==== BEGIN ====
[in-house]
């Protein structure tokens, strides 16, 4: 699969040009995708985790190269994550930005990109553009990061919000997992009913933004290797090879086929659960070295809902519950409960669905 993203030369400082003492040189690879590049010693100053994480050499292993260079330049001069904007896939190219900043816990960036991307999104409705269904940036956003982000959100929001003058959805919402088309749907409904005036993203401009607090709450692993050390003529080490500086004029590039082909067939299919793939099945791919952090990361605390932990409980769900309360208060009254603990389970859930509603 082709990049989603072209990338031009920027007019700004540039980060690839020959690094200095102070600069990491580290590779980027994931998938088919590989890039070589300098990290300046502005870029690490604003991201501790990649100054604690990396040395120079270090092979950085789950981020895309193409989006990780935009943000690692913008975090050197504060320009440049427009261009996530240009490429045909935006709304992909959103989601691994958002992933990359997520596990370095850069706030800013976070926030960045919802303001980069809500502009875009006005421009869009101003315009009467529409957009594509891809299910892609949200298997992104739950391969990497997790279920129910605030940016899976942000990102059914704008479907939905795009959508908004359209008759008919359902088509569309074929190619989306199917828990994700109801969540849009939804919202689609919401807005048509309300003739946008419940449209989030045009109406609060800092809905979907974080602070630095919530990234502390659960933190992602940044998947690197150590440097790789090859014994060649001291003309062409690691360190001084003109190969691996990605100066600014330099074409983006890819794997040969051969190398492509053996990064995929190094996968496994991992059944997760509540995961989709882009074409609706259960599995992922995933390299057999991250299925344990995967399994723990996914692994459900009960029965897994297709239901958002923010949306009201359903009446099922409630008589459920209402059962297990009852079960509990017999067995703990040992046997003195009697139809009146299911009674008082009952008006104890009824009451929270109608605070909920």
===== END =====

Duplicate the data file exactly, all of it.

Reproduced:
[in-house]
């Protein structure tokens, strides 16, 4: 699969040009995708985790190269994550930005990109553009990061919000997992009913933004290797090879086929659960070295809902519950409960669905 993203030369400082003492040189690879590049010693100053994480050499292993260079330049001069904007896939190219900043816990960036991307999104409705269904940036956003982000959100929001003058959805919402088309749907409904005036993203401009607090709450692993050390003529080490500086004029590039082909067939299919793939099945791919952090990361605390932990409980769900309360208060009254603990389970859930509603 082709990049989603072209990338031009920027007019700004540039980060690839020959690094200095102070600069990491580290590779980027994931998938088919590989890039070589300098990290300046502005870029690490604003991201501790990649100054604690990396040395120079270090092979950085789950981020895309193409989006990780935009943000690692913008975090050197504060320009440049427009261009996530240009490429045909935006709304992909959103989601691994958002992933990359997520596990370095850069706030800013976070926030960045919802303001980069809500502009875009006005421009869009101003315009009467529409957009594509891809299910892609949200298997992104739950391969990497997790279920129910605030940016899976942000990102059914704008479907939905795009959508908004359209008759008919359902088509569309074929190619989306199917828990994700109801969540849009939804919202689609919401807005048509309300003739946008419940449209989030045009109406609060800092809905979907974080602070630095919530990234502390659960933190992602940044998947690197150590440097790789090859014994060649001291003309062409690691360190001084003109190969691996990605100066600014330099074409983006890819794997040969051969190398492509053996990064995929190094996968496994991992059944997760509540995961989709882009074409609706259960599995992922995933390299057999991250299925344990995967399994723990996914692994459900009960029965897994297709239901958002923010949306009201359903009446099922409630008589459920209402059962297990009852079960509990017999067995703990040992046997003195009697139809009146299911009674008082009952008006104890009824009451929270109608605070909920």